Preferably, the light irradiation region is set at a region immediately below the acoustic wave detector, in order for light energy to reach deeper into the biological body. In a photoacoustic biological measurement apparatus (photoacoustic measurement apparatus) in which the acoustic wave detector and the light source are disposed on a same side, the structural constraints imposed by the acoustic wave detector mandate that the light source be arranged so as to avoid the acoustic wave detector. As a result, the light beams fail to strike the biological body directly and perpendicularly. Other constraints include a reduction in the photoacoustic waves that are detected by the acoustic wave detector in a case where light beams are irradiated perpendicularly, and it is the acoustic wave detector that is disposed so as to avoid the propagation path of the light beam. Such being the case, the present invention is configured in such a manner that a diffraction grating member that lets acoustic waves through and that has a light beam angle control section is disposed between the acoustic wave detector and the light irradiation region (i.e. the diffraction grating member is provided in front of the detection surface of the acoustic wave detector). An optical system is provided for guiding light from the light source towards the diffraction grating member. The diffraction grating member has a finely textured structure configured in such a manner that the outputted diffracted light strikes the subject surface opposite the detection surface. The outputted diffracted light is preferably near perpendicular, more preferably perpendicular, to the detection surface of the acoustic wave detector. In the above configuration, the propagation paths of the irradiated light beam and of the photoacoustic waves are overlapped, thanks to which a light beam can be irradiated perpendicularly to the biological body. The light beam can propagate thus down to deep portions of the biological body. The light beam irradiation position and the detection position of the acoustic wave detector are close to each other. As a result, the acoustic waves are little attenuated, and photoacoustic waves from deep inside the biological body can be detected with good sensitivity. When the incidence angle of the light beam that strikes the diffraction grating member varies with the position, the textured structure of the diffraction grating member is preferably modified in accordance with the incidence angle of the light beam. Diffracted light can strike thereby the biological body perpendicularly, even for a varying incidence angle of the light beam. In the present invention, the “detection surface” of the acoustic wave detector is the surface that opposes the subject during measurement, and at which there is disposed an element for detecting photoacoustic waves and converting the latter into electric signals.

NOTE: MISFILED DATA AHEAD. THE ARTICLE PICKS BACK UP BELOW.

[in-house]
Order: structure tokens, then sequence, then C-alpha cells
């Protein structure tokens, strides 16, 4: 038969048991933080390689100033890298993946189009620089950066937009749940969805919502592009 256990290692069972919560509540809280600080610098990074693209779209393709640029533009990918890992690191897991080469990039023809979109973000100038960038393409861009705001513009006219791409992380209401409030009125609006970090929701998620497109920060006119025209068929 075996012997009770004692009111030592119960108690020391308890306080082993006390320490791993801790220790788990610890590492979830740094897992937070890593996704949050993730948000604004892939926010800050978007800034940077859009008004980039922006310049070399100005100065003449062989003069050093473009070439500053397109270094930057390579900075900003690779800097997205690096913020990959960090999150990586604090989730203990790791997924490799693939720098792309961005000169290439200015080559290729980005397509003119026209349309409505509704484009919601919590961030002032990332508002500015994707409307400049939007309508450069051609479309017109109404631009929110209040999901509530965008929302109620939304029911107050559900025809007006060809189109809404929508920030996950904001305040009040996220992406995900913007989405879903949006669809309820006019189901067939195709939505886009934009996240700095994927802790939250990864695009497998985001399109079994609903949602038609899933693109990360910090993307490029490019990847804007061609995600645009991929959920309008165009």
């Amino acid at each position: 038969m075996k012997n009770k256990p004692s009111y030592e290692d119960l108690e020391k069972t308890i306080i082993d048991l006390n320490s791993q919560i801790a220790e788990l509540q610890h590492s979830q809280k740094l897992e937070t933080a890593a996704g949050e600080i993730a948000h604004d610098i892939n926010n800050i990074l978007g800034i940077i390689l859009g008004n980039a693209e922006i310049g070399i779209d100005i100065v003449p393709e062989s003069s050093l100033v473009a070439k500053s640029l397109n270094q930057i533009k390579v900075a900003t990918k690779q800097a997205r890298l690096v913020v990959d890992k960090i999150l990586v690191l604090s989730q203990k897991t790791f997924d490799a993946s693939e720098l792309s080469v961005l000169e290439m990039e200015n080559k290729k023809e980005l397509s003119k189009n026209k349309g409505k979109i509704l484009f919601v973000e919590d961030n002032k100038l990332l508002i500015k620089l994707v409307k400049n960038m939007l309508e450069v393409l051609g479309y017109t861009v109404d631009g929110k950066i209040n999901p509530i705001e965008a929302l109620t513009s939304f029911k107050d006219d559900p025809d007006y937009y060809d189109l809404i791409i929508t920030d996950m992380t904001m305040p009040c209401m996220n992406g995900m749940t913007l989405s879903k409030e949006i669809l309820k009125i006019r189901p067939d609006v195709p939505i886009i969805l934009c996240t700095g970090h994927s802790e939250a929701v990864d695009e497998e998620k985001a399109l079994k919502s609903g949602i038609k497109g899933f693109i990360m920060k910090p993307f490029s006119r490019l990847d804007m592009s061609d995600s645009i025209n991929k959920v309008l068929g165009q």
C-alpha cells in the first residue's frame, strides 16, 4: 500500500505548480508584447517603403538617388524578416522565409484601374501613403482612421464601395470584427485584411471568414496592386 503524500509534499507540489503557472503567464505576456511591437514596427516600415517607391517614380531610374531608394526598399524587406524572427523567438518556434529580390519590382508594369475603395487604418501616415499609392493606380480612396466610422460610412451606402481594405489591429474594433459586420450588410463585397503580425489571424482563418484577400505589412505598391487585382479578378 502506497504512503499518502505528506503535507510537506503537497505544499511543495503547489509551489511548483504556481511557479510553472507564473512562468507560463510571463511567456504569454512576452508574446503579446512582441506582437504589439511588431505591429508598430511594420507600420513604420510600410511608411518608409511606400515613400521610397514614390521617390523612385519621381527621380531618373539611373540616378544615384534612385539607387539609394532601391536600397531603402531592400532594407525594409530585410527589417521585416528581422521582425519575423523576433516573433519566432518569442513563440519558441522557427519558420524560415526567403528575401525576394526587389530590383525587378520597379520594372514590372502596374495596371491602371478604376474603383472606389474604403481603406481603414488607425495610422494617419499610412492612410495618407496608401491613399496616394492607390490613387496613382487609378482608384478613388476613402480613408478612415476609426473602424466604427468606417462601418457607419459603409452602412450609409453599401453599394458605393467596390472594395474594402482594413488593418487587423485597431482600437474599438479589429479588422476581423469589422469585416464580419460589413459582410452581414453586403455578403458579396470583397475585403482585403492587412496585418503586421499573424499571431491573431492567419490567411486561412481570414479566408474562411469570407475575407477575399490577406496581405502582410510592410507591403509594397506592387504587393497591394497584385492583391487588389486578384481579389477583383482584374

In the present invention, the “incidence angle of the light beam” denotes the angle (θ) formed by the light beam and the normal of the light irradiation region. When no diffraction grating member is provided, and light is irradiated onto the light irradiation region that is disposed immediately below the acoustic wave detector, the incidence angle of the light beam must be at least α degrees, such as the one illustrated in FIG. 1A. The incidence angle of the light beam is constrained herein by the size of the acoustic wave detector. Although arranging a diffraction grating member is a characteristic feature of the present invention, the latter is not limited to an instance in which the light beam is perpendicular to the light irradiation region. In the present invention, preferably, the incidence angle of the light beam (angle θ in FIG. 1B) is made smaller than the above α degrees, by providing the diffraction grating member. In the present invention, thus, the diffraction grating member is arranged such that the reflected and/or diffracted light beams have an incidence angle smaller than α degrees. Deeper portions of the subject can be irradiated thus through the arrangement of the diffraction grating member.